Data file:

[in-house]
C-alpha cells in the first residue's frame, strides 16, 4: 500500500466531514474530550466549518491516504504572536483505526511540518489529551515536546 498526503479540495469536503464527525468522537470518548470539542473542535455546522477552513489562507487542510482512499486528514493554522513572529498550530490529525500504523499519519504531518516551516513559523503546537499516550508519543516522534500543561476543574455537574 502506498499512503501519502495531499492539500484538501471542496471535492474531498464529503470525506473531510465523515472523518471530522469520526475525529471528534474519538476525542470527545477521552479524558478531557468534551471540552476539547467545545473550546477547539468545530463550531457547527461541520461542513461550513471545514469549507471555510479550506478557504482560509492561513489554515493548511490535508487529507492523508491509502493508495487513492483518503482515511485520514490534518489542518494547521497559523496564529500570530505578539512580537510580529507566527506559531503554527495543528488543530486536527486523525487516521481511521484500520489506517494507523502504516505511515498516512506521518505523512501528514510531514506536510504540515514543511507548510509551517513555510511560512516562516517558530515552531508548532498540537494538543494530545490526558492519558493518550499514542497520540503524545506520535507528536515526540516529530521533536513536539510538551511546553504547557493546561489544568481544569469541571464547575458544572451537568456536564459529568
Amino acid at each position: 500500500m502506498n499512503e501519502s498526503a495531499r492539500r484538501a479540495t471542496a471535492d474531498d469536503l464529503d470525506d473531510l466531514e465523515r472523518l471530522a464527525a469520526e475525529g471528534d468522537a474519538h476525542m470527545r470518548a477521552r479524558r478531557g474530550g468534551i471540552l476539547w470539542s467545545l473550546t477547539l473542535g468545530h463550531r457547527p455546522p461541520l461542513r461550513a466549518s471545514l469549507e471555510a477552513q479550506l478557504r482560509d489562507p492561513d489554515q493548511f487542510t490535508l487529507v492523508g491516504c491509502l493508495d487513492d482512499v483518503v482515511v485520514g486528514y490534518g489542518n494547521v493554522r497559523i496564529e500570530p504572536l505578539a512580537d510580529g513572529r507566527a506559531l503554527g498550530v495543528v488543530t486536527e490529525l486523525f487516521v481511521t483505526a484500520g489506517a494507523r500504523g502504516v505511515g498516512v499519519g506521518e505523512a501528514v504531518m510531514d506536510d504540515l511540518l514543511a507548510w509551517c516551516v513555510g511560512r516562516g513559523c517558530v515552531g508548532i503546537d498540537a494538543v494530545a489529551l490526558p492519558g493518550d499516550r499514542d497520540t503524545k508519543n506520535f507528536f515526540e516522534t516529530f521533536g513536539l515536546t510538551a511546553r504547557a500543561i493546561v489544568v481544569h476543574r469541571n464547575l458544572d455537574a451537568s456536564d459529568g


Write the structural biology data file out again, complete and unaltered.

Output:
[in-house]
C-alpha cells in the first residue's frame, strides 16, 4: 500500500466531514474530550466549518491516504504572536483505526511540518489529551515536546 498526503479540495469536503464527525468522537470518548470539542473542535455546522477552513489562507487542510482512499486528514493554522513572529498550530490529525500504523499519519504531518516551516513559523503546537499516550508519543516522534500543561476543574455537574 502506498499512503501519502495531499492539500484538501471542496471535492474531498464529503470525506473531510465523515472523518471530522469520526475525529471528534474519538476525542470527545477521552479524558478531557468534551471540552476539547467545545473550546477547539468545530463550531457547527461541520461542513461550513471545514469549507471555510479550506478557504482560509492561513489554515493548511490535508487529507492523508491509502493508495487513492483518503482515511485520514490534518489542518494547521497559523496564529500570530505578539512580537510580529507566527506559531503554527495543528488543530486536527486523525487516521481511521484500520489506517494507523502504516505511515498516512506521518505523512501528514510531514506536510504540515514543511507548510509551517513555510511560512516562516517558530515552531508548532498540537494538543494530545490526558492519558493518550499514542497520540503524545506520535507528536515526540516529530521533536513536539510538551511546553504547557493546561489544568481544569469541571464547575458544572451537568456536564459529568
Amino acid at each position: 500500500m502506498n499512503e501519502s498526503a495531499r492539500r484538501a479540495t471542496a471535492d474531498d469536503l464529503d470525506d473531510l466531514e465523515r472523518l471530522a464527525a469520526e475525529g471528534d468522537a474519538h476525542m470527545r470518548a477521552r479524558r478531557g474530550g468534551i471540552l476539547w470539542s467545545l473550546t477547539l473542535g468545530h463550531r457547527p455546522p461541520l461542513r461550513a466549518s471545514l469549507e471555510a477552513q479550506l478557504r482560509d489562507p492561513d489554515q493548511f487542510t490535508l487529507v492523508g491516504c491509502l493508495d487513492d482512499v483518503v482515511v485520514g486528514y490534518g489542518n494547521v493554522r497559523i496564529e500570530p504572536l505578539a512580537d510580529g513572529r507566527a506559531l503554527g498550530v495543528v488543530t486536527e490529525l486523525f487516521v481511521t483505526a484500520g489506517a494507523r500504523g502504516v505511515g498516512v499519519g506521518e505523512a501528514v504531518m510531514d506536510d504540515l511540518l514543511a507548510w509551517c516551516v513555510g511560512r516562516g513559523c517558530v515552531g508548532i503546537d498540537a494538543v494530545a489529551l490526558p492519558g493518550d499516550r499514542d497520540t503524545k508519543n506520535f507528536f515526540e516522534t516529530f521533536g513536539l515536546t510538551a511546553r504547557a500543561i493546561v489544568v481544569h476543574r469541571n464547575l458544572d455537574a451537568s456536564d459529568g